If you’ve got a small garden, opt for a cherry tree on dwarfing Gisela rootstock, which makes a compact tree. It’s much easier to protect trees from frost, if they are small enough to cover with fleece or an old bed sheet.

Good varieties to try include self-fertile Sunburst, Summer Sun and Celeste.

I’m fond of pears too. I have a Conference pear which provides plenty of fruit. If you are short of space, pears are easily trained along a fence or wall, in an espalier shape. Pears need more sunshine and warmth than apples, so it is a good idea to give them the protection of a warm wall. I’m going to plant a Concorde pear on the south wall of the house. Concorde is possibly a more reliable cropper than Conference.

If you have a more shadier garden, and you want to grow fruit, I’ve found success with Morello cherries, damson and quince, and crab apples for making jelly.

As well as apples, pears, plums and cherries, I wouldn’t be without my mini peach trees. I’m growing dwarfing variety Garden Lady and Bonanza in 45cm pots. We don’t get very many peaches yet, but the taste is so delicious and sweet. It’s a special treat to have home- grown ripe and tasty peaches.

I’d love to grow my own apricots. I’ve seen compact varieties Aprigold and Isabelle at nurseries. Our neighbour, Arthur, at our first house, had a fan-trained Moorpark apricot. He never did any other gardening, leaving it all to his wife Dorothy, but every day he fussed over his apricot tree, watered it and covered it up on cold nights. When it produced a magnificent crop each summer, he gave bags of fruit to his neighbours all along the little row of terraced houses. Happy memories of wonderful, kind neighbours. We have been so lucky to always have lovely people living next door.

So, to sum up, you don’t need a huge garden to grow fruit. It is possible to have a whole orchard- in pots on your patio. No need for rolling acres. Dwarfing varieties designed for growing in containers, some large pots, 45cm diameter, and John Innes no3 compost is all you’ll need. Set up an automatic drip watering system, or water the pots every day in summer. I add potash-rich seaweed feed every fortnight, and I refresh the top of the pots, taking out a small amount of compost and adding in some new compost, every year.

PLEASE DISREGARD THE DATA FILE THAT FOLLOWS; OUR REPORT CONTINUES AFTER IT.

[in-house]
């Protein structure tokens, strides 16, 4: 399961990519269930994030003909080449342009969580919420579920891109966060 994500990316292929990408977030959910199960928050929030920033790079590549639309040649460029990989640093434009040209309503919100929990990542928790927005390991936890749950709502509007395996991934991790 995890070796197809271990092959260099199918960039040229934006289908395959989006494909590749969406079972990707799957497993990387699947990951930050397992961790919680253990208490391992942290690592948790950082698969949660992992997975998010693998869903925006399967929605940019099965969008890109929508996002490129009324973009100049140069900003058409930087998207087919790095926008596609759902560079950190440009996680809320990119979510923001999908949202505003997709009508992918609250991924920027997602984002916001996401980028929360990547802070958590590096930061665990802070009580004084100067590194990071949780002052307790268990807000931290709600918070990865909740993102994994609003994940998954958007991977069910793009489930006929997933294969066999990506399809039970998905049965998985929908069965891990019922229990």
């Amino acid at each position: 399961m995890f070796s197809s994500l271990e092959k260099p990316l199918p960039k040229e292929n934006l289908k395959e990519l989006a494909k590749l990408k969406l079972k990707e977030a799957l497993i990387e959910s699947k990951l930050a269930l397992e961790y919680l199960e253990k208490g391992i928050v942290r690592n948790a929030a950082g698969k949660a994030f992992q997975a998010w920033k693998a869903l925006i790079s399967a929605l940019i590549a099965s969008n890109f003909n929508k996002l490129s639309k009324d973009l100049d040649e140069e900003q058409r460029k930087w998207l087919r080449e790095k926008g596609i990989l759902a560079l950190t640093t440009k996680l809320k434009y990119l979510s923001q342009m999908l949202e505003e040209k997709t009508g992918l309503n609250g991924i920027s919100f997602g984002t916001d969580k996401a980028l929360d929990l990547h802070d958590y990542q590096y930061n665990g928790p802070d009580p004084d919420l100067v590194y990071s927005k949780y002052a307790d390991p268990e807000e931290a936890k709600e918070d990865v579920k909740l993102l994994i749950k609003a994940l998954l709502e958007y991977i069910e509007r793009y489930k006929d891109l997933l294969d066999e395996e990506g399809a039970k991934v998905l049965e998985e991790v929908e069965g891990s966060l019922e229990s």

What fruit trees are you growing at home. Have you any recommendations for small gardens. Get in touch and let me know how you are getting on with your growing this summer.

Links:

Sweet pea seeds: https://www.mr-fothergills.co.uk/Flower-Seed/Tall_3/Sweet-Pea-Ripple-Mixed-Seeds.html#.XxrSvBB4WfA

Mayflower 400 : https://www.mr-fothergills.co.uk/Flower-Seed/Sweet-Pea-Seed/Sweet-Pea-Mayflower-400.html#.XxrS4hB4WfA

My plum jam recipe : https://bramblegarden.com/2017/08/22/peaches-and-plums-crumble-and-jam/

Apple and Almond Slice Recipe: https://bramblegarden.com/2019/11/07/apple-and-almond-slice-family-favourite-recipes/

Cherry marzipan chocolates: https://bramblegarden.com/2018/12/04/family-favourite-recipes-chocolate-marzipan-cherries/

BOOKS TO READ:

An Orchard Odyssey by Naomi Slade

https://bramblegarden.com/2019/09/27/an-orchard-odyssey-book-review-and-prize-draw/

The Creative Kitchen by Stephanie Hafferty

https://bramblegarden.com/2018/11/18/the-creative-kitchen-book-review/

BBC Radio Leicester : https://www.bbc.co.uk/sounds/play/p08jzr94. Gardening starts at 3.11.48 on the timeline.

Niwaki winner… prize draw

Thank you to everyone who read my Niwaki garden tools review. I got a message from WordPress saying my ‘stats were booming!’ Whatever that means! I am very grateful for all your support.

The winner for the prize draw for the Niwaki garden snips is Gardening Alice.